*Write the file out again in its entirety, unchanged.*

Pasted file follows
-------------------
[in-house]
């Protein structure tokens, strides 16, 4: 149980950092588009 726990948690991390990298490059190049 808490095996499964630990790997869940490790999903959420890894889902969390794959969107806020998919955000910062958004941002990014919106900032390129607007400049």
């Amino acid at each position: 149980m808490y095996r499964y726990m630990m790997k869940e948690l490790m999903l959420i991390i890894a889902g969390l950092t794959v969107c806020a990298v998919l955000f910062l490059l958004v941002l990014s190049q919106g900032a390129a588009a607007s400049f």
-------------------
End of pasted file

[in-house]
């Protein structure tokens, strides 16, 4: 149980950092588009 726990948690991390990298490059190049 808490095996499964630990790997869940490790999903959420890894889902969390794959969107806020998919955000910062958004941002990014919106900032390129607007400049």
């Amino acid at each position: 149980m808490y095996r499964y726990m630990m790997k869940e948690l490790m999903l959420i991390i890894a889902g969390l950092t794959v969107c806020a990298v998919l955000f910062l490059l958004v941002l990014s190049q919106g900032a390129a588009a607007s400049f």